Journal Information
Vol. 109. Issue 6.
Pages 560-562 (July - August 2018)
Vol. 109. Issue 6.
Pages 560-562 (July - August 2018)
Case and Research Letters
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Expanding the genetic profile of Hay-Wells syndrome
Ampliando el perfil genético del síndrome de Hay-Wells
D. Romero-Pérez
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Corresponding author.
, B. Encabo-Durán, R. Ramón-Sapena
Unidad de Dermatología, Hospital General Universitario de Alicante, Alicante, Spain
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To the Editor:

Hay-Wells syndrome, also known as AEC syndrome (ankyloplepharon-ectodermal dysplasia-clefting syndrome, Online Mendelian Inheritance in Man [OMIM] 106260) is a rare, autosomal dominant genetic disorder, associated with a heterozygous mutation in the TP63 gene. AEC syndrome is defined by ectodermal abnormalities of the skin, teeth, hair, and nails, in combination with characteristic eyelid fusion and facial clefting.1,2 Other distinct autosomal dominant developmental disorders have been associated with the TP63 gene, including Rapp-Hodgkin syndrome (RHS; OMIM 129400), ectrodactyly-ectodermal dysplasia-cleft lip/palate syndrome (EEC syndrome; OMIM 604292), acro-dermato-ungual-lacrimal-tooth syndrome (ADULT syndrome; OMIM 103285), limb-mammary-syndrome (LMS; OMIM 603543) and split hand/foot malformation syndrome (SHFM syndrome; OMIM 605289). As clinical and even molecular features commonly overlap, it has been proposed that some of these syndromes represent a variable spectrum of the same genetic disorder.3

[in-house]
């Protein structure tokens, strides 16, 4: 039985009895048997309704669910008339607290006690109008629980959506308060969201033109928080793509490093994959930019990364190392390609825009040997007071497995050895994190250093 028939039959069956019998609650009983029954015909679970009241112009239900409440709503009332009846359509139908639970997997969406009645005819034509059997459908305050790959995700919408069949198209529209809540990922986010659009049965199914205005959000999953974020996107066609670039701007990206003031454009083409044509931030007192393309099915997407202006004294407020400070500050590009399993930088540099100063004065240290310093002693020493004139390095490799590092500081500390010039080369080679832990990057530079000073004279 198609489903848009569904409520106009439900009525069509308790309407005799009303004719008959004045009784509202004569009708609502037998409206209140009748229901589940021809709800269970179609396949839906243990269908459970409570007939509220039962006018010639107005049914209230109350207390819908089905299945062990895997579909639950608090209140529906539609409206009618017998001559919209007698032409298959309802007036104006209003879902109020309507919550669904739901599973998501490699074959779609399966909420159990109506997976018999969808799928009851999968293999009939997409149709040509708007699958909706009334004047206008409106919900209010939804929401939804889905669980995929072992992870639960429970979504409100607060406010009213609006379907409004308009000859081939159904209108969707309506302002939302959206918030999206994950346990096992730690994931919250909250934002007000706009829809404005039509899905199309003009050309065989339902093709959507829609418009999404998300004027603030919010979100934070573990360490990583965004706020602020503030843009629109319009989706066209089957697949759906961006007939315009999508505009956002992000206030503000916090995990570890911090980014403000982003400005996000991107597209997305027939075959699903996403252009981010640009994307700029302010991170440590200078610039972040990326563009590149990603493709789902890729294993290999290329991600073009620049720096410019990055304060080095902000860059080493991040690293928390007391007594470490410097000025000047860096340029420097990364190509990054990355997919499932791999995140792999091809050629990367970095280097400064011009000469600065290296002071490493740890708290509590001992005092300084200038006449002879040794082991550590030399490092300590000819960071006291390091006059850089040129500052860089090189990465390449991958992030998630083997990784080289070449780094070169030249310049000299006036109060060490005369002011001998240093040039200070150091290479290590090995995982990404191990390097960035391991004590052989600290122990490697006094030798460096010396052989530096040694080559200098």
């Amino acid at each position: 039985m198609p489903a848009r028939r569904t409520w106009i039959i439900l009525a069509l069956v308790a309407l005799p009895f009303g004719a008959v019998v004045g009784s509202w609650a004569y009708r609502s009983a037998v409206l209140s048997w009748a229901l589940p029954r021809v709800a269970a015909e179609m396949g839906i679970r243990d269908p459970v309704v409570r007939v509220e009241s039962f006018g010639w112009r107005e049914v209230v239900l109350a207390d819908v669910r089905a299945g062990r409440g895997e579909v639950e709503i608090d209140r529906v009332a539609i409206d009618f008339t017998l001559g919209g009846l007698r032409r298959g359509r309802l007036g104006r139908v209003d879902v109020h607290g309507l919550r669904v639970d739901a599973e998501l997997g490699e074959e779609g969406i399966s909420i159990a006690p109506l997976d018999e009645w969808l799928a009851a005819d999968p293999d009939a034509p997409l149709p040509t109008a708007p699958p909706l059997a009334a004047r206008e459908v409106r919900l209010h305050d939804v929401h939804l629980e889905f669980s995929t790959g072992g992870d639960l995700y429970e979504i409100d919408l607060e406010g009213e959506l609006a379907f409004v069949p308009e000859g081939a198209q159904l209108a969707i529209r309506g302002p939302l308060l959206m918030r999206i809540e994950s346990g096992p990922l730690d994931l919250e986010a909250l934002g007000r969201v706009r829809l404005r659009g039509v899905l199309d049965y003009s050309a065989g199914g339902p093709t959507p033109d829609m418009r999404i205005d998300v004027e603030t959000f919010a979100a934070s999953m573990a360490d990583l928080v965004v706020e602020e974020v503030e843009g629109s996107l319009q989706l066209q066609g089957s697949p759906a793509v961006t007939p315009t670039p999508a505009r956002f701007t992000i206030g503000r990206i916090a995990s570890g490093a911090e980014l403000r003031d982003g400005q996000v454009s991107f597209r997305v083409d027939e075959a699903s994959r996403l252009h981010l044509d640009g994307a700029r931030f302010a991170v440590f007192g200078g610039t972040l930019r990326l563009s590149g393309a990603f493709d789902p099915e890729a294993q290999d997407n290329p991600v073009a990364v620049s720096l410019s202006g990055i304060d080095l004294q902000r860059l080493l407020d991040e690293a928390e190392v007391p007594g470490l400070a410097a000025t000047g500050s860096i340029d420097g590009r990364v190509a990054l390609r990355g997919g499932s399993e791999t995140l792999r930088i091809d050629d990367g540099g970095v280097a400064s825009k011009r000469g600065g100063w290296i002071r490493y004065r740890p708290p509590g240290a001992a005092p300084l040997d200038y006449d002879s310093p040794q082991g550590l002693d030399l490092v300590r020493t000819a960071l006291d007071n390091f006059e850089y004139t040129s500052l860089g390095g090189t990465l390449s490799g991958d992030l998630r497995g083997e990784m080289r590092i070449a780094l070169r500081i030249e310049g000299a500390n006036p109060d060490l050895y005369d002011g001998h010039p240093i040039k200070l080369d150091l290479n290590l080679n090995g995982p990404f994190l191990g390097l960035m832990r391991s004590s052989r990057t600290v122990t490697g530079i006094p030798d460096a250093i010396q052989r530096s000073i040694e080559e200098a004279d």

A 57-year-old woman with a personal history of numerous ophthalmologic surgical procedures was referred to her ophthalmologist for a biopsy of buccal mucosa to rule out cicatricial pemphigoid. Physical examination revealed patchy alopecia of the scalp, eyebrows and eyelids (Figure 1), nail dystrophy, hypodontia and hypohidrosis, all these conditions present since childhood or birth. Furthermore, there was a decreased eye diameter and a tendency to adhesion of the ciliary edges of the eyelids. This situation caused severe photosensitivity (Figure 2). More recently, the patient presented palmoplantar hyperkeratosis. Neither cleft lip nor palate was present.

Figure 1.

The patient presented congenital wiry, sparse, pale hair on the scalp, eyebrows and eyelids, due to ectodermal dysplasia.

Figure 2.

Due to the presence of congenital ankyloblepharon, the patient had undergone numerous eye procedures. At the time of consultation she presented severe photosensitivity. Patchy alopecia affecting eyebrows and eyelids can also be seen in this photo.


Diagnosis of ectodermal dysplasia syndrome was proposed, more specifically of Hay-Wells (AEC) syndrome. A punch biopsy specimen from the scalp revealed the presence of rudimentary hair structures, some of which gave rise to vellus type hair, and total absence of sebaceous glands (Figure 3).